[Review] ‘SIX MINUTES TO MIDNIGHT’ – Izzard throws herself into the role of a spy in tense war-time thriller


Preston Barta // Features Editor


Rated PG-13, 99 minutes.
Director: Andy Goddard
Cast: Eddie Izzard, Carla Juri, Judi Dench, Nigel Lindsay, James D’Arcy, Celyn Jones and Jim Broadbent

It’s quite remarkable when war movies can narrow the scope, uncover a lesser-known true story from its era, and can still make it feel just as thematically massive as a work produced by Steven Spielberg or Clint Eastwood. Films like 2014’s The Imitation Game and IFC Films’ Resistance are two such examples that give weight to the power of intimate storytelling as a way for viewers to appreciate the totality of war better. It’s never just one single mission, but thousands upon thousands that warrant their own feature film.

Based on actual events, Six Minutes to Midnight is the latest period drama/thriller to lead with this thinking. Downton Abbey director Andy Goddard is at the helm, working from a script by Goddard, Eddie Izzard, and Celyn Jones. Izzard herself takes the lead role in an outstanding ensemble that includes Judi Dench, James D’Arcy, Carla Juri, Celyn Jones, and Jim Broadbent.

Set in summer 1939, the suspenseful story plunges audiences into a historical rearview when Europe’s relationships are fraying. Adolf Hitler’s power is growing as Britain and Nazi Germany’s tensions are at a boiling point. The action takes us to Bexhill-on-Sea’s seaside town at a small all-girls school nestled into the rural landscape. However, this isn’t just any finishing school. Its pupils are entirely German and, in some cases, the daughters and goddaughters of Nazi high command.

Professor Thomas Miller, who’s brought to life with nuance and admirable stoicism by Izzard, arrives at the school (the Augusta Victoria College) and begins to gather the breadcrumbs of inevitable doom. When he attempts to sound the alarm for Britain, though, he is labeled an enemy.

Six Minutes to Midnight features an incredible cast who illuminate the film’s fact-based, war-time narrative. It melds together the intensity of a Hitchcockian thriller and the heart of Dead Poets Society for a solid war-time movie. While it doesn’t feel incredibly fresh, Goddard and Co. take what could have very easily been a rote biopic and craft something more intimately drawn.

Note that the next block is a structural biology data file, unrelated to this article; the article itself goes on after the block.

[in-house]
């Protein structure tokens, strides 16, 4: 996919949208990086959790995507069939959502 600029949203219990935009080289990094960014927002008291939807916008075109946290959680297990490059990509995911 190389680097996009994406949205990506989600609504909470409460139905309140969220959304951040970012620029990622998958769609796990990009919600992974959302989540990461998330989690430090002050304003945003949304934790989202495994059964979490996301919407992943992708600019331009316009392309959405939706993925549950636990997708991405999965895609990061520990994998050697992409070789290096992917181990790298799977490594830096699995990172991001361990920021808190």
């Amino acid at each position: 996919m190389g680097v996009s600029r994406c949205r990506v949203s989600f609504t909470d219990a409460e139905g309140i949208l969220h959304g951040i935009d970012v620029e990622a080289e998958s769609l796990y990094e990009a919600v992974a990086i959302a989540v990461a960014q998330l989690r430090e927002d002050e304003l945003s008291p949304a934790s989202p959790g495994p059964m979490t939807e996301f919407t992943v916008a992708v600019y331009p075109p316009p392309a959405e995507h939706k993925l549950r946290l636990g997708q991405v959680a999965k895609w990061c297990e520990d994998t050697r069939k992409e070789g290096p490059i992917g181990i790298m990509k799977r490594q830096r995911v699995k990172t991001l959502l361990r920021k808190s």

What works best?

  • Pace – It moves at a very fluid rate that eases you into the story quite smoothly, like slipping into a warm bath where you get a history lesson.
  • Intensity – once Thomas Miller is on the run, Goddard uses his space and set pieces well.
  • Production design – the school itself is beautiful and the environments feel lived-in.
  • Izzard – I would love to see Izzard act more. Her character isn’t loud or flashy but surprisingly quiet—the scenes where she teachers the classroom are some of the best moments.
  • Carla Juri – This is the MVP performance of the film. Juri (Blade Runner 2049) portrays Ilse, a German gymnastics tutor and the school’s right-hand woman under Judi Dench’s Miss Rocholl. Her character may be a little one-dimensional, but Juri sells so much with her eyes.

What doesn’t work as much?

  • Characterization – This is a big one. One wishes there was more to the girls at the school. The film does focus on the key players, but it could have used a scene or two to establish the relationships better among the girls at the school. Make us care more for what the narrative is building towards. What’s mainly causing you to have compassion for everyone is that the film is based on truth (with creative liberties, of course). It’s imagining everyone going through this.

Grade: B

Six Minutes to Midnight is now playing in theaters and available on On-Demand platforms.

Our interview with director/co-writer Andy Goddard & co-writer Celyn Jones

If you’d like to prime your interests with more flavor, watch our video interview below with filmmakers Andy Goddard and Celyn Jones. We discuss making the “micro feel macro” when telling a war story, balancing the writing responsibilities, and how Eddie Izzard helped further develop the filmmakers’ storytelling process.

About author

Preston Barta

I have been working as a film journalist since 2010, dividing the first four years between radio broadcasting and entertainment writing in the Dallas-Fort Worth metroplex. In 2014, I entered Fresh Fiction (FreshFiction.tv) as the features editor. The following year, I stepped into the film critic position at the Denton Record-Chronicle, a daily North Texas print publication. My time is dedicated to writing theatrical film reviews, at-home entertainment columns, and conducting interviews with on-screen talent and filmmakers, as well as hosting a podcast devoted to genre filmmaking (called My Bloody Podcast). I've been married for seven happy years, and I have one son who is all about dinosaurs just like his dad.